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NEWS | April 26, 2024

I want to show others you can be resilient no matter what.

By MaryTherese Griffin Army Recovery Care Program

This is a bittersweet story of one Soldier's journey through a health crisis and now a career change but an attitude of gratitude that overshadows the pain. We first met Staff Sgt Daniel Pereyra at the 2024 Army Trials at Fort Liberty, North Carolina. The combat medic shared how he ended up at the Fort Bliss Soldier Recovery Unit. "I was mobilized in 2021 to Fort Bliss for COVID relief; I was assigned to be the task force COVID Battle Sgt. and operational liaison between all the operational facilities. Then, in July 2022, I was diagnosed with stage four tongue cancer that had spread to my lymph nodes on the right side of my head. At first, I thought it was an allergic reaction to something because it came on quickly. In a matter of days, it went from Oh, my tongue is kind of dry to it's swollen, and I can't lay down without it blocking my airway."

He went to the ER, where they discovered a mass. "I am so thankful for the division surgeon section because I had lost my primary care manager, who was activated and had to get a new one assigned. It was going to be two months before I could be seen. The division PA assistant, Maj Zebulon Welken, made some phone calls and got me seen in the ENT clinic at William Beaumont within a week. I was now in pain and had to sleep sitting up."

Pereyra would endure a seventeen-hour surgery. "The mass ended up being two inches long, an inch wide, and about a half-inch thick. The surgery was intense," he said.

They took half of his tongue and harvested muscle, tissue, veins & skin from his left arm to rebuild a tongue. "I do have a lisp now. I spent over a year in speech therapy," he said with a smile.

Pereyra says he was fortunate to be at Fort Bliss already and was able to enter managed care at the Soldier Recovery Unit there. He was incredibly thankful for the help he received where his family was concerned because he was from San Diego, and his care had to be immediate. "My supervisor at the time reached out to ensure my parents were being taken care of and informed of my condition. They live in California, and my condition was so advanced that they couldn't send me back home for care. They ensured my parents had transportation and a place to stay; they were great."

As a combat medic, Pereyra was used to caring for Soldiers and helping them stay safe and healthy. Now, he was receiving the care to do just that. He says leadership and cadre knew about his goals. "The Fort Bliss SRU was extremely supportive of my return to work and helped me in the adaptive reconditioning program."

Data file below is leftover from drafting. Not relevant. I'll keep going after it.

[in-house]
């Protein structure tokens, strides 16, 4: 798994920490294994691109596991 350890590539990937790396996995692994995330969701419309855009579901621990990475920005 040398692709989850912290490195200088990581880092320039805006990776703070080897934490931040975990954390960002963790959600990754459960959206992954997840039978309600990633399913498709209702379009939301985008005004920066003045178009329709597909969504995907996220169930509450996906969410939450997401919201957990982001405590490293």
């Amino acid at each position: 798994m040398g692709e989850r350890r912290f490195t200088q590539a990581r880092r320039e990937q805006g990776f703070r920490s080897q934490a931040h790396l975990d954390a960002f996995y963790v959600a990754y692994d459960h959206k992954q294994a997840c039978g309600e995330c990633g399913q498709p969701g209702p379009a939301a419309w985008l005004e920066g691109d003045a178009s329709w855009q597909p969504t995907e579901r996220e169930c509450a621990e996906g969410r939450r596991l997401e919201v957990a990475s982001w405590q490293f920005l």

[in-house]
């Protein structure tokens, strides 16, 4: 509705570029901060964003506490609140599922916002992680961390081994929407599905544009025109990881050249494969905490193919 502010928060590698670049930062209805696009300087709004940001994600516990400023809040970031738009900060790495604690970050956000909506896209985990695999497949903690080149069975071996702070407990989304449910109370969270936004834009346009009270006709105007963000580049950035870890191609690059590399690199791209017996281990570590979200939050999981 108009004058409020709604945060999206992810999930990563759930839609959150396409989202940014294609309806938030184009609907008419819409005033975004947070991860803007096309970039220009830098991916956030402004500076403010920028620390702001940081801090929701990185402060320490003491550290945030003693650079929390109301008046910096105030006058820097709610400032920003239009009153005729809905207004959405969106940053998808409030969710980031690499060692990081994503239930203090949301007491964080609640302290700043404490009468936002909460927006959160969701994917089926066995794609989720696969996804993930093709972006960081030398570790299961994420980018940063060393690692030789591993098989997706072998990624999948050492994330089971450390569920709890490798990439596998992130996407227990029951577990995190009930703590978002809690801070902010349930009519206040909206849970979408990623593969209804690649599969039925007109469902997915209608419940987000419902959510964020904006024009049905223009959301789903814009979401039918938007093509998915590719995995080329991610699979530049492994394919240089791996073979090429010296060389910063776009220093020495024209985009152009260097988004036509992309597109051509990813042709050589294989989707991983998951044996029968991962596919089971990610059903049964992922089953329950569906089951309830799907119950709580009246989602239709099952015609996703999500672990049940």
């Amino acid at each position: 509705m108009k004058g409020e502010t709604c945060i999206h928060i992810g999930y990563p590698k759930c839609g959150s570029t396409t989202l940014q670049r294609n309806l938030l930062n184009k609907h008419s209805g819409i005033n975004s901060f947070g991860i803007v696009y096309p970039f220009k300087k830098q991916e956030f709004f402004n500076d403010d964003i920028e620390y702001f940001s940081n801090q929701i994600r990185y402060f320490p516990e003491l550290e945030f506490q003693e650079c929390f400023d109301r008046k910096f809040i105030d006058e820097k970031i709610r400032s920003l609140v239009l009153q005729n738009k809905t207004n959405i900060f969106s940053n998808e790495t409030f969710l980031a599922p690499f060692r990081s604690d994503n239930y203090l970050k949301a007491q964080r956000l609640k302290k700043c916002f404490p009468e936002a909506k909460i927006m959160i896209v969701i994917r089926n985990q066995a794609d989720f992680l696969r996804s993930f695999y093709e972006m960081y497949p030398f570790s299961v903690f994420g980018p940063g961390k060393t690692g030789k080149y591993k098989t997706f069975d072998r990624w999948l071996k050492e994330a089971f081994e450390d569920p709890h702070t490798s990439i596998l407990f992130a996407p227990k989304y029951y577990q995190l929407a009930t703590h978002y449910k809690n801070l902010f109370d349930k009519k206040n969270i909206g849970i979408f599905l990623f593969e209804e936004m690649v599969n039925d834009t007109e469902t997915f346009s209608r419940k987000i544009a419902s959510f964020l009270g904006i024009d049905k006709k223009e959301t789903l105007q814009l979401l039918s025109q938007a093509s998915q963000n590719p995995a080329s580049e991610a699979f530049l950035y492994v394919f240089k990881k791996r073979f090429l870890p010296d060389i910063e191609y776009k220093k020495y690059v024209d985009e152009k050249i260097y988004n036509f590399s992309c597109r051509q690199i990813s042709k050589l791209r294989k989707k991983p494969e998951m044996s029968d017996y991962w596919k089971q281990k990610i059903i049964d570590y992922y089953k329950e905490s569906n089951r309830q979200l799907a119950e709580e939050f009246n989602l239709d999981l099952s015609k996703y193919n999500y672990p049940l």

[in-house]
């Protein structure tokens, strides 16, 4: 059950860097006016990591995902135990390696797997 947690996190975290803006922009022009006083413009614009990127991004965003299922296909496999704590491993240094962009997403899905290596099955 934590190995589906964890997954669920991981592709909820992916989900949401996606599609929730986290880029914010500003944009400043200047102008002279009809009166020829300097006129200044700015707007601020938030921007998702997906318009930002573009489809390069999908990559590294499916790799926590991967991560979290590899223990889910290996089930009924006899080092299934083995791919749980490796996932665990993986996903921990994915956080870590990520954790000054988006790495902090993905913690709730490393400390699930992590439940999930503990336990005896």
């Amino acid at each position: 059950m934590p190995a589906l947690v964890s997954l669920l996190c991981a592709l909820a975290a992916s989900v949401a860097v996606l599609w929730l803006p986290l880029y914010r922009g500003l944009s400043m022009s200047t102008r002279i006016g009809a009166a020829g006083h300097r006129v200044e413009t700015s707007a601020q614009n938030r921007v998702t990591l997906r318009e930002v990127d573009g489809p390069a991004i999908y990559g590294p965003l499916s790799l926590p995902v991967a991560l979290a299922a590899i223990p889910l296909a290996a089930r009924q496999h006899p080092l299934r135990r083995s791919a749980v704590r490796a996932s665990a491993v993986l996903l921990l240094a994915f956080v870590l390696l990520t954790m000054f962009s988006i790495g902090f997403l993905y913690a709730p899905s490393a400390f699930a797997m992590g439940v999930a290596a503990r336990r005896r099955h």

He endured chemo and radiation at the same time after surgery because his cancer was so advanced. "I had to be immobilized for the grafts they had to take. So, to get through the mental resiliency of that, I started creating playlists, so when I was getting chemo, I made playlists to keep me motivated," said the musically inclined medic. He also played the trombone in school and said that choice helped him recover.

"I relied on my music education and concert performance to help me because of the tongue exercises it involved. You have to be able to move your tongue to play trombone. I also spent hours a day practicing vocal exercises. Even though my voice is strange from what it used to be, singing helps you over-announce when you have to perform in a big room."

Through the year-long journey away from home and navigating the unknown, Pereyra says he was overwhelmed by the support around him. "After I was in remission and was well enough to work with the 1st Armored Division, the division surgeon section invited me to come back and work with them. They've been massive supporters of me through this."

Pereyra, an Army Reservist, will not be returned to duty, which he says is the bittersweet part of his journey. "My oncologists said I should make a full recovery, and I love teaching, so I want to help others who may be struggling with cancer or physical setbacks. Despite my meeting medical readiness regulations, they are medically retiring me because I am not considered deployable right now."

Pereyra says he will continue to help others out of the Army and already has a pathway to it. "Back in San Diego, I was a health technician in the school system. I have worked there since COVID hit. The people at Hamilton Elementary have been keeping up with me, supporting me, and hoping I will return to work with them. Also, I want to return to school and become a nurse to be a school nurse."

Daniel Pereyra says he will continue to help others no matter what, and he will not let cancer stand in his way.
"I'm here, I'm back, and I'm still alive! I want to show others that you can be resilient no matter what."